Photo: Thirty Meter Telescope Observatory Corp.

This has not proven to be a non-controversial issue. For one thing, Native Hawaiian tradition believes that the high altitudes are sacred. And Mona Kea is also home to at least one confirmed burial site. Some also say that the telescope would require leveling the last pristine plateau on the mountaintop. The opposition from Native Hawaiian and environmental groups could constitute a lengthy blog of its own, and I hope some of my new Hawaiian friends will contribute such a piece.

Why Mauna Kea…..? For one thing, Mauna Kea already has 13 international telescopes so it must have something going for it. Nonetheless, other sites were considered, for instance in Chile's Atacama Desert and in Baja California, Mexico.

I learned from Chris Bailey’s article in Hawaii Magazine that astronomers love Mauna Kea because its summit sits above the clouds at 13,796 feet, offering a clear view of the sky for almost 300 days each year.

Also, Hawaii’s position in the middle of the Pacific Ocean means the area is relatively free of air pollution. And the mountain’s relatively isolated location from Big Island cities Hilo and Kailua-Kona leaves the summit largely devoid of man-made light to disrupt observations.

The Moonrise in the Shadow of Mauna Kea by Michael Connelley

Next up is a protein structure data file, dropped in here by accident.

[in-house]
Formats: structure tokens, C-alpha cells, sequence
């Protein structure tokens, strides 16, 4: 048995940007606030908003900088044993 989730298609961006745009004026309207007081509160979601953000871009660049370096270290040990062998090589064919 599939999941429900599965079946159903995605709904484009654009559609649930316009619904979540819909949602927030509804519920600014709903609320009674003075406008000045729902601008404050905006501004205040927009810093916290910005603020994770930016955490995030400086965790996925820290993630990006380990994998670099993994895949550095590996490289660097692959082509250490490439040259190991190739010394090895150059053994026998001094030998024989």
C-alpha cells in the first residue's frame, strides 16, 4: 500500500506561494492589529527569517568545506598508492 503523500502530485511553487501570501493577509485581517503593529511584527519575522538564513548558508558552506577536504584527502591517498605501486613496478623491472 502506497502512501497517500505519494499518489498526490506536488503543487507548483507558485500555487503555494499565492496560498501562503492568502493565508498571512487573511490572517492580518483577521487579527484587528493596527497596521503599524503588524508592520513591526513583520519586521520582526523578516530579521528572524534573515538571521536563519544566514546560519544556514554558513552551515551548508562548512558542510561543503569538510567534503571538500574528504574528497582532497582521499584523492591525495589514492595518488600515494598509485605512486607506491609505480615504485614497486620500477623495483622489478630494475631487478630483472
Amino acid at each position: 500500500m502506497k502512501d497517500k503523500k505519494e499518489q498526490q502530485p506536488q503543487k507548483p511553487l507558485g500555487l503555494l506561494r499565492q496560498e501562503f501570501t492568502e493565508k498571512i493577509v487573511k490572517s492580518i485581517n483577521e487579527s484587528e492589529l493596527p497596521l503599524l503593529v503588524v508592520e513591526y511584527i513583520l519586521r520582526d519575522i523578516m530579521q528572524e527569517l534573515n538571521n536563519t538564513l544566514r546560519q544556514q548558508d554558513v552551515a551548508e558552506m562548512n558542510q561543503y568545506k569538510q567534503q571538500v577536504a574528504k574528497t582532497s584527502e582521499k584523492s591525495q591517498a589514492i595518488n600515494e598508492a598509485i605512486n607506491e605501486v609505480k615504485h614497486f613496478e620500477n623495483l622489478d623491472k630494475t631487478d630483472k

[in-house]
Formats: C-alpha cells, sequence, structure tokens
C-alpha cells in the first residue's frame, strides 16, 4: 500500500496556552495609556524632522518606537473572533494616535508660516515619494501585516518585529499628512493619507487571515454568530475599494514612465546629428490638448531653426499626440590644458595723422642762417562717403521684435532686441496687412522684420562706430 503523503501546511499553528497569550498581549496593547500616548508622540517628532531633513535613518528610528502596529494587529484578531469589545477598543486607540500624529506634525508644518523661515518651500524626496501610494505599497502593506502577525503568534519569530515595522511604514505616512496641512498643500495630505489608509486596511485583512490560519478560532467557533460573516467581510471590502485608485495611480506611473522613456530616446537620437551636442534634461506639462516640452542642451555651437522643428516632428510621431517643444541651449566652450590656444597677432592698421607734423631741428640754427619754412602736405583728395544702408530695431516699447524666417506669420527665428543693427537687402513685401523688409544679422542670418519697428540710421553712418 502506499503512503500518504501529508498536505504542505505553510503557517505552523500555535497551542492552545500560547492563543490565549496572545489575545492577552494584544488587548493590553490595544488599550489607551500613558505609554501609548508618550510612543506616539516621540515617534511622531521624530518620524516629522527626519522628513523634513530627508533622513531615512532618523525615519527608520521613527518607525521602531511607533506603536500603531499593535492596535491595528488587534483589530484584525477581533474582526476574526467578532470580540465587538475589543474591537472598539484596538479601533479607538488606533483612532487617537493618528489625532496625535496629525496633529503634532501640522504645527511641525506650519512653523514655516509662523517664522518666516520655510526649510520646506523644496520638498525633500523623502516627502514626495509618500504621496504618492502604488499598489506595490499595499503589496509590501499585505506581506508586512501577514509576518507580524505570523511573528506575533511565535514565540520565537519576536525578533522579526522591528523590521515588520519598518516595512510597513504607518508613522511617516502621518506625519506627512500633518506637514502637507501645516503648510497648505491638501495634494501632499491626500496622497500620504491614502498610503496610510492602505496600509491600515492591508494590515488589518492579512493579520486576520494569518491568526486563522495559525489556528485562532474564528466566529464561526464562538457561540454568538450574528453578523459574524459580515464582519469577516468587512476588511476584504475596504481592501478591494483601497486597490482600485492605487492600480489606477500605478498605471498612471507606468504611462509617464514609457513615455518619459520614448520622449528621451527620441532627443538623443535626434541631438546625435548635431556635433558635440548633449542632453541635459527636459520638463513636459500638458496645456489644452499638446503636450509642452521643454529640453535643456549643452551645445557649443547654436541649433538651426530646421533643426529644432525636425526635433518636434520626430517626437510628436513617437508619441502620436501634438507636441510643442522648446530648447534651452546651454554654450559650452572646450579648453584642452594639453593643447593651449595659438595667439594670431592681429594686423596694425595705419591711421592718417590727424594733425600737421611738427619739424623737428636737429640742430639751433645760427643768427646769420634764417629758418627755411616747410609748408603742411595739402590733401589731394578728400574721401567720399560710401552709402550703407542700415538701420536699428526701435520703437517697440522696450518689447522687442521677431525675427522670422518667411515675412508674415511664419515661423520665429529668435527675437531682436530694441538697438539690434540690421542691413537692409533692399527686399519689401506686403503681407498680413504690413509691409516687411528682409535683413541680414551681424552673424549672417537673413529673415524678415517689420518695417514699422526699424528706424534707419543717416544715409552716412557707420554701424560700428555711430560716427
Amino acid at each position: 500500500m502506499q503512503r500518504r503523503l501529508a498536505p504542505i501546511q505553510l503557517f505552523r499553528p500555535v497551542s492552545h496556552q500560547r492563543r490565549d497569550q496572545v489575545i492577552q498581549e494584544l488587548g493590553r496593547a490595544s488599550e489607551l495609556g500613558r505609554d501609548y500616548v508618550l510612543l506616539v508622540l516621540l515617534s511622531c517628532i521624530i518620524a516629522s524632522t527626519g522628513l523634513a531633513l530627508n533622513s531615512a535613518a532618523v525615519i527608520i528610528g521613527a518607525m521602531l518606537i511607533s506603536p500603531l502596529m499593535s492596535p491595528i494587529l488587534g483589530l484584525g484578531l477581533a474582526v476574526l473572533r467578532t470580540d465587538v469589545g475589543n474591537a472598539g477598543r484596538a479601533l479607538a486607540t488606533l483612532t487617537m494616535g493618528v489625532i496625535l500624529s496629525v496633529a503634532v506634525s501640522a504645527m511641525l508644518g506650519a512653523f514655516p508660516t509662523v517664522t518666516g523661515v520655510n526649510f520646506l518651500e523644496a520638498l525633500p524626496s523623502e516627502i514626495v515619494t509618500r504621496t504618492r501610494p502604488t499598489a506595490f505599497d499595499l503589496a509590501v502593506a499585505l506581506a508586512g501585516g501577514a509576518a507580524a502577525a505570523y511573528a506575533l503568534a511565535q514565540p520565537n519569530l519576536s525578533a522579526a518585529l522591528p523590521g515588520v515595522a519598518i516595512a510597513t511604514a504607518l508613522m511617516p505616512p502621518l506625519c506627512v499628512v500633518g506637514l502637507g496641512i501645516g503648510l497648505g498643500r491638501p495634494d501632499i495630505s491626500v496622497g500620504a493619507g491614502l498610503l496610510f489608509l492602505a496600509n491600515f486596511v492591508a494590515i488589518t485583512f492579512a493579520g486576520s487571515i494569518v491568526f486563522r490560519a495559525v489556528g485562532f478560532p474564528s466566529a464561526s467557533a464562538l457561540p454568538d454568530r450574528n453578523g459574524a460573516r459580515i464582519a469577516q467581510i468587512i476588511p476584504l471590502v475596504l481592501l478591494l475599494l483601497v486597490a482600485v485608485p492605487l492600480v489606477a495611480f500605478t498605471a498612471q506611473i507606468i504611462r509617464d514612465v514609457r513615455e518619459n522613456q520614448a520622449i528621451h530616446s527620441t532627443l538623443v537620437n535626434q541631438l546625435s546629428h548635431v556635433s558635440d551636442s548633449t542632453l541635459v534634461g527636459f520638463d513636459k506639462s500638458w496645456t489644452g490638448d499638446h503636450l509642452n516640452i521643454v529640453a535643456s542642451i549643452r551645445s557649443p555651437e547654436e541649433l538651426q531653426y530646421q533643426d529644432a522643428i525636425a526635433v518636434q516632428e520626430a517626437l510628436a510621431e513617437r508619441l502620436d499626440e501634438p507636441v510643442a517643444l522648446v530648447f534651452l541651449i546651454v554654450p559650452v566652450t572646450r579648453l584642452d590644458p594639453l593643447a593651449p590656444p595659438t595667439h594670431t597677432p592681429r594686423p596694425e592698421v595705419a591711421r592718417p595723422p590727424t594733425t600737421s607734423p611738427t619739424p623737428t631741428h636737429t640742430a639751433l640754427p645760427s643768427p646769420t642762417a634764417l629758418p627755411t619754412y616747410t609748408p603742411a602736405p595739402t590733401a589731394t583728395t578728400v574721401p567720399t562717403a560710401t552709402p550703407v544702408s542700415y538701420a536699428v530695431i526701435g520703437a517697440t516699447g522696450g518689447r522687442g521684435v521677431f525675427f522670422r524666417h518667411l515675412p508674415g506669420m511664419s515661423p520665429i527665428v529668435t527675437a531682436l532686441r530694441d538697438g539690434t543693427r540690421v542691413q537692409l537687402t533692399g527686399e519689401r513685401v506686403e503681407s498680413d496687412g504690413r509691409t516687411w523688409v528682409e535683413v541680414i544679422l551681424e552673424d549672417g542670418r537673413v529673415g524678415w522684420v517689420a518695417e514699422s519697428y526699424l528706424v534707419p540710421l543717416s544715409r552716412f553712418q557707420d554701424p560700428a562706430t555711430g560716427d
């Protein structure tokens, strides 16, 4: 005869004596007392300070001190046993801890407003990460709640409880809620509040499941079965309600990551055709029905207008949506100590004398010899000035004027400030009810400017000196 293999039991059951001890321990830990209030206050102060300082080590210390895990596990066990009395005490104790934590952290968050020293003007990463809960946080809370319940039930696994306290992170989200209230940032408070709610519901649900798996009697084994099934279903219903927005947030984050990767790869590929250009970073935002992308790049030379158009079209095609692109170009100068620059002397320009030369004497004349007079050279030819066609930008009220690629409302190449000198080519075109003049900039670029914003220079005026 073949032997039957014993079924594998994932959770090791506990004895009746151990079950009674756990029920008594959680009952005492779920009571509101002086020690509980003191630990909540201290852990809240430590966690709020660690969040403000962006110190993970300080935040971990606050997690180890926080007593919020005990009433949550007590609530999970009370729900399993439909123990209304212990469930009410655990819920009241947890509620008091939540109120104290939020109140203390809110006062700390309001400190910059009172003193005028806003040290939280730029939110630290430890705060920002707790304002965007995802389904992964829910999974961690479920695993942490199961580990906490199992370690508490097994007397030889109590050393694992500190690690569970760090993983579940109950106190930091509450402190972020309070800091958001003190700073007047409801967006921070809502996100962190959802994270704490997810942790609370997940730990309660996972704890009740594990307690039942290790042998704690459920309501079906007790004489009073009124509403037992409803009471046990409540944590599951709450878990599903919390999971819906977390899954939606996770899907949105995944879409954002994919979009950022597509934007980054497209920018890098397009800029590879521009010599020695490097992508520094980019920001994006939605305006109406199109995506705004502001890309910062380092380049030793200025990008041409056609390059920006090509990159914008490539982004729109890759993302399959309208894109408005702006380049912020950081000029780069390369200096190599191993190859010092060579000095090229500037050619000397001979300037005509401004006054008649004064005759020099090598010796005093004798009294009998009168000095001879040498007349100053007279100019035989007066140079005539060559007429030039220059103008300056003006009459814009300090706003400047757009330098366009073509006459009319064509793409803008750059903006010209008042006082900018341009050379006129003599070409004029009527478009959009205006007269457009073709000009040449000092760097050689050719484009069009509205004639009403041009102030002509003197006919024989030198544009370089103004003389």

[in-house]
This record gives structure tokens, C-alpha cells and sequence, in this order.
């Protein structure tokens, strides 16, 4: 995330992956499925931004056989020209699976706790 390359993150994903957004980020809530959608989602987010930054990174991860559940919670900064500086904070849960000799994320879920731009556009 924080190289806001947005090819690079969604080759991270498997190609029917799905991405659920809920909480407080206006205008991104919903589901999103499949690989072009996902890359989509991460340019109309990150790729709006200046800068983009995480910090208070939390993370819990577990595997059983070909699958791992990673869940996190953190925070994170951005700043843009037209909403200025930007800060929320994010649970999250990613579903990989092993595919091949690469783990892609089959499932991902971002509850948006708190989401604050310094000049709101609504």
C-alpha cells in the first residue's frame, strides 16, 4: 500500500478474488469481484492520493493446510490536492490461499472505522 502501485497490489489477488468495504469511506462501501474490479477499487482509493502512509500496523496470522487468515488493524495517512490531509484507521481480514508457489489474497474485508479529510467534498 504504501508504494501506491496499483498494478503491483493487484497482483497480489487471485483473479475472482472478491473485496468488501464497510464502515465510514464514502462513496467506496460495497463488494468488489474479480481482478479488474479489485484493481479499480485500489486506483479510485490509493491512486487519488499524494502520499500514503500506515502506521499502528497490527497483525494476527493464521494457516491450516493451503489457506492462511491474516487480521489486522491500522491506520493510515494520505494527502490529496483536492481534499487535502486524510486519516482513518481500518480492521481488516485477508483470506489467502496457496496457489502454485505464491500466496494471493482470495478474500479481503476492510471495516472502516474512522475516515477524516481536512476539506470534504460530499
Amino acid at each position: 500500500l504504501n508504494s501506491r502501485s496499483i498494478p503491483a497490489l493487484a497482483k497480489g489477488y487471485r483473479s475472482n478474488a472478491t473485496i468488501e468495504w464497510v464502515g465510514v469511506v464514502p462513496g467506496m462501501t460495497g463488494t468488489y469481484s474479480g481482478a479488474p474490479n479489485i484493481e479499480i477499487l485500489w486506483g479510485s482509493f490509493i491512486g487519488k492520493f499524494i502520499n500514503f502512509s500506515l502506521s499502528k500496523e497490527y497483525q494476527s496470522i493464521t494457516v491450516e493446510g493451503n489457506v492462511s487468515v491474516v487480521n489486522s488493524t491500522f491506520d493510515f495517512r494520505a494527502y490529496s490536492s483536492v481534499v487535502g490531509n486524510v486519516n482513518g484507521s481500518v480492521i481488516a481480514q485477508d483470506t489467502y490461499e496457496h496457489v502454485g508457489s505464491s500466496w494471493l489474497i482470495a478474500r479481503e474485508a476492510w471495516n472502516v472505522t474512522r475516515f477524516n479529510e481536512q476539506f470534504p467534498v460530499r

Richard Ellis, astronomy professor the California Institute of Technology and a Thirty Meter Telescope board member, told reporters (Audrey Mcavoy, July 21st, 2009) that Mauna Kea is at a higher elevation, has drier air and its average temperature fluctuates less during the course of the day — all helpful factors for those using the new telescope.

Scientific American pointed out Site evaluations for the TMT began in 2001 with a team of scientists trekking to some of the most remote places on Earth. In the end, Mauna Kea, actually the summit of a dormant volcano that rises 9,750 meters off the ocean floor—the highest island mountain in the world – edged out the Atacama Desert for several reasons. One, it is higher by over 1,000 meters (3,280 feet), it has less water vapor (than a desert (?)), and the temperature rarely varies from 32 degrees Fahrenheit making it easier to control the expansion and contraction of the mirror and telescope.

Credit TMT Project

The telescope’s mirror — stretching almost 100 feet in diameter— will be so large that it hopes to gather light that has spent 13 billion years traveling to earth! This means astronomers looking into the telescope will be able to see images of the first stars and galaxies forming — just 400 million years after the Big Bang.